- where ek is the error signal,

- where gk,j refers the filter coefficients of the second filter module, and

- where yk is a channel output.

11. The method of claim 8 wherein the first filter module is an asynchronous time varying filter and the second filter module is an asynchronous time varying single-input multiple-output (SIMO) filter; and wherein computing the forward formulation stochastic gradient is according to the following equation: ∇ e k 2 = 2 e k ∑ j = 0 p - 1 g k, j y ⌊ b a k ⌋ - i - j k = ⌊ a b n ⌋,

- where k is the discrete time index of the input signal,

- where n is the discrete time index of a channel output,

- where

- where a and b are integers such that a≤b,

- where ek is the error signal,

- where gk,j refers to the filter coefficients of the second filter module, and

- where yk is a channel output.

12. The method of claim 8 wherein computing the forward formulation stochastic gradient includes computing with a tap-leakage factor.

13. The device of claim 8 wherein at least one of the equalizer filter module, the first filter module, and the second filter includes a non-linear filter module.

14. The device of claim 8 wherein at least one of the equalizer filter module, the first filter module, and the second filter module includes a plurality of filters in at least one of a serial configuration and a parallel configuration.

15. A coherent optical receiver device, the device comprising:

- an equalizer filter module configured to equalize a gain response of an input signal over a wavelength range;

- a first filter module coupled to the equalizer filter, the first filter being configured to filter the input signal according to a first filter function;

- a combining module coupled to the first filter module;

- wherein the combining module is configured to obtain an error signal by combining the input signal and the output of the first filter module;

- a second filter module coupled to the combining module, the second filter module being configured to filter the error signal according to a second filter function; and

- an adaptation engine module receiving the input signal and coupled to the second filter module and the equalizer filter module;

- wherein the adaptation engine module is configured to compute a backward formulation stochastic gradient from the second filter module output and a channel output.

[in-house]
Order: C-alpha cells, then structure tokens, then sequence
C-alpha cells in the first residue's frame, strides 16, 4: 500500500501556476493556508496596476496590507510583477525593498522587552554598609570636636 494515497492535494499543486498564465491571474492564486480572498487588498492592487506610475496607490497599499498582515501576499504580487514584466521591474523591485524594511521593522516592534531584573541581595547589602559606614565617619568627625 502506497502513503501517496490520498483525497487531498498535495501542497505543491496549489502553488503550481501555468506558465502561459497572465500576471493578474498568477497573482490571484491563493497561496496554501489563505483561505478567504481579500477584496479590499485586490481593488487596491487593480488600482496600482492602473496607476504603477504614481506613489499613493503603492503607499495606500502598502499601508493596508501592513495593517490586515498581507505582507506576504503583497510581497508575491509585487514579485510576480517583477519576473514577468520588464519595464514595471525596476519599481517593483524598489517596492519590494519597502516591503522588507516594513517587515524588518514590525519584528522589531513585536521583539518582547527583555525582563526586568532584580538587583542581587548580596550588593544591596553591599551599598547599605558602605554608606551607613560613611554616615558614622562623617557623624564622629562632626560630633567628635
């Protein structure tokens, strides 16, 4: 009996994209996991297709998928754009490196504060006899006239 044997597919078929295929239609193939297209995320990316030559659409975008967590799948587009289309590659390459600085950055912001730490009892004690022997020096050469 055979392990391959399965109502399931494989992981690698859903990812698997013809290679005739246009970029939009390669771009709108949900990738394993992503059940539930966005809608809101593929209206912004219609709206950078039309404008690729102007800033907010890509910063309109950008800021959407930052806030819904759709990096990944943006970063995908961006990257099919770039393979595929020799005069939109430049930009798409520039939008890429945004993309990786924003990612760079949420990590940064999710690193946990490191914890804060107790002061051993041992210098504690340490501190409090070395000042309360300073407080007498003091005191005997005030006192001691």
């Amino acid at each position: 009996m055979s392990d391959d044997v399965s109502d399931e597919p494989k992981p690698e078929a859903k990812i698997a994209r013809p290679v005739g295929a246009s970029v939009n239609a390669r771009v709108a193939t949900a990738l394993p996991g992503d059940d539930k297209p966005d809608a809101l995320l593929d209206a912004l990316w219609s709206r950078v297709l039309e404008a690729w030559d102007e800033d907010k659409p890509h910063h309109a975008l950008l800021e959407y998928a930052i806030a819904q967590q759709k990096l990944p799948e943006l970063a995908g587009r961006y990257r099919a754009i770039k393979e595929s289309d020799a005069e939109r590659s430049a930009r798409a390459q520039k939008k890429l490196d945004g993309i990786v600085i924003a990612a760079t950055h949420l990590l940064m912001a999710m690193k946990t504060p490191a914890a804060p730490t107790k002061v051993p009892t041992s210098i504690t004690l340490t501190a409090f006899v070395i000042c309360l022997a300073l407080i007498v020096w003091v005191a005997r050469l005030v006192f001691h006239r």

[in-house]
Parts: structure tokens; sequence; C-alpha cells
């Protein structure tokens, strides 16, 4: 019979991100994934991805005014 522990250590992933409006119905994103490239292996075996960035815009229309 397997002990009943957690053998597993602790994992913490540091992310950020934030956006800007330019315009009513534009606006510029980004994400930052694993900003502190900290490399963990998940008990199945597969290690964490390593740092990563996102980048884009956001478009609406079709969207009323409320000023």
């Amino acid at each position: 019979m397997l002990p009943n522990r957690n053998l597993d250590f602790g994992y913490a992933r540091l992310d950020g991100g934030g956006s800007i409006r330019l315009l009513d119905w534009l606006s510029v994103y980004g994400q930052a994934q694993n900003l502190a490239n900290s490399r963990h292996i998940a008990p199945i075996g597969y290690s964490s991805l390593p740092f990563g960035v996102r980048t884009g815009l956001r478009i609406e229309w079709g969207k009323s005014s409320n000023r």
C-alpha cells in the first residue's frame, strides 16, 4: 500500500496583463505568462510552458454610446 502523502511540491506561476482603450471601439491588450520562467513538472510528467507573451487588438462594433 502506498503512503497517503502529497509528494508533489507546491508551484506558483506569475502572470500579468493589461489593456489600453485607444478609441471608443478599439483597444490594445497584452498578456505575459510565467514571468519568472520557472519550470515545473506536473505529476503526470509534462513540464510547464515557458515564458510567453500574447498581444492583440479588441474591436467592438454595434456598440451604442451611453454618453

16. The device of claim 15 wherein the first filter module and the second filter module are static filter modules; and wherein the adaptation engine module is configured to compute the backward formulation stochastic gradient according to the following equation: e ~ n = ∑ j = 0 p - 1 g j e n + j

- where n=k−j,

- where ek is the error signal,

- where gj is the filter coefficients, and

- where {tilde over (e)}n is en filtered by coefficients gj in reverse order.

17. The device of claim 15 wherein the first filter module is a time varying filter and the second filter module is a time varying single-input single-output (SISO) filter; and wherein the adaptation engine module is configured to compute the backward formulation stochastic gradient according to the following equation: e ~ n = ∑ j = 0 p - 1 g n + j, j e n + j

- where n=k−j,

- where en is the error signal,

- where gn+j,j is the filter coefficients, and

- where {tilde over (e)}n is ek back-propagated to the equalizer filter module output.

18. The device of claim 15 wherein the first filter module is an asynchronous time varying filter and the second filter module is an asynchronous time varying single-input single-output (SISO) filter; and wherein the adaptation engine module is configured to compute the backward formulation stochastic gradient according to the following equation: e ~ n = ∑ j = 0 p - 1 g ⌊ a b ( n + j ) ⌋, j e ⌊ a b ( n + j ) ⌋ n = ⌊ b a k ⌋ - j,

- where k is the discrete time index of the input signal,

- where n is the discrete time index of the channel output,

- where

- where a and h are integers such that a≤b,

- where ek is the error signal,

- where gk,j refers to the filter coefficients of the second filter module, and

- where yk is the channel output.

19. The device of claim 15 wherein the adaptation engine module is configured to compute the backward formulation stochastic gradient with a tap-leakage factor.

20. The device of claim 15 wherein at least one of the equalizer filter module, the first filter module, and the second filter includes a non-linear filter module.

21. The device of claim 15 wherein at least one of the equalizer filter module, the first filter module, and the second filter module includes a plurality of filters in at least one of a serial configuration and a parallel configuration.